In another study, Alaska Native students communicated that seven social and cultural factors contributed to suicide, including cultural norms deterring professional help-seeking, loss of culture, geographic isolation, limited problem-solving opportunities amidst family conflict, lack of vocational and recreational opportunities, exposure to suicide loss, and exposure to trauma.

“Even if suicide, by definition, comes down to an individual act, it may reflect the convergence of large social forces and hence demands to be understood as a social-structural and political problem.”

Kirmayer proposes a social-ecological approach to suicide to understand how “experiential, psychological, social, and cultural factors interact in local niches and wider systems.” This approach would rely on three processes: embodiment, enactment, and cultural affordances.

The embodiment describes ways that environmental and cultural experiences, such as adverse childhood experiences, become a part of physiology and an individual’s experience. For instance, an individual’s developmental experiences create automatic, unconscious responses to complex environmental cues, which can contribute to suicidality.

Enactment proposes that how one thinks and feels is a form of interaction with an environment. For example, suicide may be a form of communication or interpersonal tool, thus a type of enactment.

How embodied knowledge is enacted within the environment depends on explicit context and implicit cultural affordances, or the “opportunities for action that depend on attending to and construing the environment in culturally meaningful ways.”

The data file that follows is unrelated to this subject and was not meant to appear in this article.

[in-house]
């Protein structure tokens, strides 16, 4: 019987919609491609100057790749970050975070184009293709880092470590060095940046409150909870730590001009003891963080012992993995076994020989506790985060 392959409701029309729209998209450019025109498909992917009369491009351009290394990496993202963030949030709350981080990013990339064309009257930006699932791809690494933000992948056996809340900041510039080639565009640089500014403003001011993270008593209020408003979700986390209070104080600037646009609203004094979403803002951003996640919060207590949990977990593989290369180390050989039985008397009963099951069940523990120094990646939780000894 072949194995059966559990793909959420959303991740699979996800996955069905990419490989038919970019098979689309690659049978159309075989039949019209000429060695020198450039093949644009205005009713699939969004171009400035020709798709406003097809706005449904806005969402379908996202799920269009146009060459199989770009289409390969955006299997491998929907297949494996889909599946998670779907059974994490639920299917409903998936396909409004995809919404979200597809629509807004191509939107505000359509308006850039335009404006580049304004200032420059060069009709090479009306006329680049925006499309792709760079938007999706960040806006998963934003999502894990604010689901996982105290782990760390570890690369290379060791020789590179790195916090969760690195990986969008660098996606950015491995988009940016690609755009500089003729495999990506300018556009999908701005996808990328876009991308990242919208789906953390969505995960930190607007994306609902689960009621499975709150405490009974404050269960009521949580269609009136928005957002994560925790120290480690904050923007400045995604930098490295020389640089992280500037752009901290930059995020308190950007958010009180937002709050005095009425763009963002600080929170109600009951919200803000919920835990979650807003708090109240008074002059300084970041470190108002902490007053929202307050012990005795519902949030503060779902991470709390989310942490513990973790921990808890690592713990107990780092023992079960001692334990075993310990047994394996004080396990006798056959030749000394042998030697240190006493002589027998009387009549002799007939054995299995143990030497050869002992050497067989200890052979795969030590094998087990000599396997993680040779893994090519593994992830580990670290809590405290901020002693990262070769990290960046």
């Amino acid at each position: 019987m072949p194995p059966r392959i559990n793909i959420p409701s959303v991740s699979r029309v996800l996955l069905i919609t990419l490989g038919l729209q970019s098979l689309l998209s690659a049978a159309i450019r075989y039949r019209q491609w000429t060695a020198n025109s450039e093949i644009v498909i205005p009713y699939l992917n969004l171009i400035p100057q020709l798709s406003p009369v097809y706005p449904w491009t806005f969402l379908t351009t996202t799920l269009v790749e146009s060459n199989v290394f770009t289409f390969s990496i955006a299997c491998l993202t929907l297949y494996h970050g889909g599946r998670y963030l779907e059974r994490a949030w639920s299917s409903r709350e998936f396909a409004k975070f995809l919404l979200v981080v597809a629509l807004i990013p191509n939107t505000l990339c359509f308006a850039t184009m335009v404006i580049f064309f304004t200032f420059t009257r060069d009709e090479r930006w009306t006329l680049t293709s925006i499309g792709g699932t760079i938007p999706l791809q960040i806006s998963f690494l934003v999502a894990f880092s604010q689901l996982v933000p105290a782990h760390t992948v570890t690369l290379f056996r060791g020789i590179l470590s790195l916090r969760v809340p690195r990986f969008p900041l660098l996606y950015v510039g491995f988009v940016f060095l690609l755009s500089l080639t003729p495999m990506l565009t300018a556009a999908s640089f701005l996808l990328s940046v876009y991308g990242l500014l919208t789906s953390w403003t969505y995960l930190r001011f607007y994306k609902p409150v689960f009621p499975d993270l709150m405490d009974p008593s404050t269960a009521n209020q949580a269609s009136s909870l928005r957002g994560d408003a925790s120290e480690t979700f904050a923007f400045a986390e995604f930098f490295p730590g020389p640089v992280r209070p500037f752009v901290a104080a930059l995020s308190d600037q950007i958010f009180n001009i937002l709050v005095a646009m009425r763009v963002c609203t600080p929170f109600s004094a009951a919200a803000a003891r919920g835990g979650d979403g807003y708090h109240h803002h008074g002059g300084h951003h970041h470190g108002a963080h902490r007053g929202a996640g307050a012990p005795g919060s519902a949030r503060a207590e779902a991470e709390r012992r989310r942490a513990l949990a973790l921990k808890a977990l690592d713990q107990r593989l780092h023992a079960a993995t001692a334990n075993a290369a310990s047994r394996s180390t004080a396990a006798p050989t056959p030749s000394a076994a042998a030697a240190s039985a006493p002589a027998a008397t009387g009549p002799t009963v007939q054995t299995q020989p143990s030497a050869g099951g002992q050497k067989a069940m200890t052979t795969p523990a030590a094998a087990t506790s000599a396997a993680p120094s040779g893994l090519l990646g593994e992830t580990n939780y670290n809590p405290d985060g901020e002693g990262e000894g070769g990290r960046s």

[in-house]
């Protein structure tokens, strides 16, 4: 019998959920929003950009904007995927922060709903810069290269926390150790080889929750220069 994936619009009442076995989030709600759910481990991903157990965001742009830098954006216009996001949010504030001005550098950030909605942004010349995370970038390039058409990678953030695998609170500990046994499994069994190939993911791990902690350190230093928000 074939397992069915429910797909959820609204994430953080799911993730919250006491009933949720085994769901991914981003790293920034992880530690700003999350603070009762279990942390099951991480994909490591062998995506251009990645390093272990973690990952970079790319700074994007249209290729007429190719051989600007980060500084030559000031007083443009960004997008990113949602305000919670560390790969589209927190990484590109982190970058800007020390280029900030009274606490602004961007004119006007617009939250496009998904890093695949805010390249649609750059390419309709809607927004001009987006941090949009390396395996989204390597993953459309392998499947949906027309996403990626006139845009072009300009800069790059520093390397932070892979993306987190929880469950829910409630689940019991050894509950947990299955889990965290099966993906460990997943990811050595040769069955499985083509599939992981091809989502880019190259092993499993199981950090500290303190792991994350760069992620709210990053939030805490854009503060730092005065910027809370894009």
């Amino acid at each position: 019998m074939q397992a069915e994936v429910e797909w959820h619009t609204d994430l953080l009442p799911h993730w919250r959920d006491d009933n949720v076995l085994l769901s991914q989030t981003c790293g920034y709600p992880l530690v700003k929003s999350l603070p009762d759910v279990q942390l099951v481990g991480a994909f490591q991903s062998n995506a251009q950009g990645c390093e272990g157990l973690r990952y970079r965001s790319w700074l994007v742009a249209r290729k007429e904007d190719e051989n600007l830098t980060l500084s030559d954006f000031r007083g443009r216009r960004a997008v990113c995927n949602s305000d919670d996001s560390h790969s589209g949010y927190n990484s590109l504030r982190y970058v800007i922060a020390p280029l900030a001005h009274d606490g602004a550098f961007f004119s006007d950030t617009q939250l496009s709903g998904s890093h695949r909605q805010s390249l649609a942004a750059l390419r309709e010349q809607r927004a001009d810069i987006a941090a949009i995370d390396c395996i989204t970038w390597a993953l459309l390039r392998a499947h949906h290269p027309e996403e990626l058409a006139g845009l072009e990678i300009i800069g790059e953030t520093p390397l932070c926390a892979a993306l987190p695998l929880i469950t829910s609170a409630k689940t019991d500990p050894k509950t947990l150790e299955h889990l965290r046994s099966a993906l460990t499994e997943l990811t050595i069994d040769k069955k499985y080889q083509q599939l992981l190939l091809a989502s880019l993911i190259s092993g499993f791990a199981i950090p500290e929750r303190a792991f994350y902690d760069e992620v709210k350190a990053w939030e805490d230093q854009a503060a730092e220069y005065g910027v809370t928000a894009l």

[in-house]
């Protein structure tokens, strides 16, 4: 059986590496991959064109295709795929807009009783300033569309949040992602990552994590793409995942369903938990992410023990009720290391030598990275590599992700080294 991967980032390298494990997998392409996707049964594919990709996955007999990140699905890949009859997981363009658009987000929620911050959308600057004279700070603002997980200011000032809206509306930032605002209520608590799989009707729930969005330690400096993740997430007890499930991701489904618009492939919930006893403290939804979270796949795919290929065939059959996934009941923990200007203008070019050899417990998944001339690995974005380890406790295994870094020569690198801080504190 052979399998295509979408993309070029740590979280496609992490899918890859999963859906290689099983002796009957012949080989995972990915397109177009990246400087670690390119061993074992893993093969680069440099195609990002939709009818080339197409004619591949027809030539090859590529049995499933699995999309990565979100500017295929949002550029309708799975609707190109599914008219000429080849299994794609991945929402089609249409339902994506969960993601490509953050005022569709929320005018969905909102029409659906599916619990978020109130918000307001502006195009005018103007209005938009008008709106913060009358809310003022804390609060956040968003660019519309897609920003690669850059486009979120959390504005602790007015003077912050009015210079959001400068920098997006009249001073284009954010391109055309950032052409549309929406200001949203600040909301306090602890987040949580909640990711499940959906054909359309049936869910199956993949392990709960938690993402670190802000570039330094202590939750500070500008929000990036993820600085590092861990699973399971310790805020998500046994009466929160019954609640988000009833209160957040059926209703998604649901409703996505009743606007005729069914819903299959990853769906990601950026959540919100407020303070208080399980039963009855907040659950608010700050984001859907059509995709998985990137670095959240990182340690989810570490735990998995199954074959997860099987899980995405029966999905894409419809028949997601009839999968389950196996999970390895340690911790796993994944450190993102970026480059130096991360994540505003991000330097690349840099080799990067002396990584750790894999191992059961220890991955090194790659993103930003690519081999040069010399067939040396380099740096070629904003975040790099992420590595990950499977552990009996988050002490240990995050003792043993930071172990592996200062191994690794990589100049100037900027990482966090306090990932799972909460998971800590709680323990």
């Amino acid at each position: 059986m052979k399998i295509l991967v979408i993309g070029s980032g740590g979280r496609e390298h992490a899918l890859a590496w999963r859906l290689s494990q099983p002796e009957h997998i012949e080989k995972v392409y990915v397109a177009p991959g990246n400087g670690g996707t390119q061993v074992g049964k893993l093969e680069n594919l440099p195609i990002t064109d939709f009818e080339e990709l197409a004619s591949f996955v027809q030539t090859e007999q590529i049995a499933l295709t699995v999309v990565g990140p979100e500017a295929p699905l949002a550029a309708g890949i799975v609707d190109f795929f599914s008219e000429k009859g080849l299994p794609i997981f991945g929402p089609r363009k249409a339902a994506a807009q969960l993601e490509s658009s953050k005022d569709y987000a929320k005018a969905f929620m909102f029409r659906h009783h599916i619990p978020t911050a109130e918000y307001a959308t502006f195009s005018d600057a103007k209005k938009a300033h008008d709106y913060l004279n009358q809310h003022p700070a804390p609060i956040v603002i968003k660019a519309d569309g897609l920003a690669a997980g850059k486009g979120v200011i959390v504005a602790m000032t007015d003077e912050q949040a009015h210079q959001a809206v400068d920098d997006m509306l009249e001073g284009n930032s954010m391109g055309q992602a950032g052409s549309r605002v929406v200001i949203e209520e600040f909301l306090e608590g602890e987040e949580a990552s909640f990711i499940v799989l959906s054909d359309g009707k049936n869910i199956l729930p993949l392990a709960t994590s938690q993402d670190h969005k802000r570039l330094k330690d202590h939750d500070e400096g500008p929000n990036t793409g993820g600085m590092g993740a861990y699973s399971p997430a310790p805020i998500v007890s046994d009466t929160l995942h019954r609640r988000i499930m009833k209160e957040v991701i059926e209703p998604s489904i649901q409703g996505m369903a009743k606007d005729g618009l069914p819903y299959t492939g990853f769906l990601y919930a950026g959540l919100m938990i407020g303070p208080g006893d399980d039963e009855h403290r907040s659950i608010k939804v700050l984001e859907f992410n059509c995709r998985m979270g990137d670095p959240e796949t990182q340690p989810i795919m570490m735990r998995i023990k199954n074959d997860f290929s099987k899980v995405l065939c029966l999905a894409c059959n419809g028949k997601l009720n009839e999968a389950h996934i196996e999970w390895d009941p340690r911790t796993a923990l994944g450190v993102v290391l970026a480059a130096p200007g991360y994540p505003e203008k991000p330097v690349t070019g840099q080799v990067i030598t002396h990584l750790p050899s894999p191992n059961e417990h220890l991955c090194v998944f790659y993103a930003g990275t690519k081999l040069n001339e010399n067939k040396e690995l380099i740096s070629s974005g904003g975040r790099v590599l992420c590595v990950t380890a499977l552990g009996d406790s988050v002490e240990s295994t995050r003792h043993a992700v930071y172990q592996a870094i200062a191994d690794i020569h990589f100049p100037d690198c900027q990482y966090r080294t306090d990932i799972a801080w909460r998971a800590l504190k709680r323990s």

We engage in processes of acculturation that embed us within environments in response to cultural affordances—the networks of meaning that result influence suicidality in complex, intrinsic contexts. For example, whether suicide is considered an option culturally is a result of these networks, as is the impact of colonial history on the formation of suicidal thoughts within communities.

“The ecosocial systems approach encourages us to attend not only to people’s self-understanding but also to the larger social contexts that they may not be able to explicitly describe. Crucial to this approach is the recognition that cultural meaning and social structure are interdependent and participate in looping effects in which modes of self-understanding and construal change behaviors, which in turn affect modes of construal,” the author writes.

Moving forward with a social-ecological approach to suicidology, per Kirmayer’s work, requires that we strike a delicate balance between general theory and individual experiential understandings of suicide— a development that will allow for the differentiation of suicidality by social situations and communities. Such a development is crucial to the awareness, identification, and reduction of suicidal behaviors within ethnically marginalized, immigrant, and Indigenous communities.



Kirmayer, L.J. (2022) Suicide in cultural context: An ecosocial approach. Transcultural Psychiatry. 12:819573. DOI: 10.3389/fpsyt.2021.819573 (Link)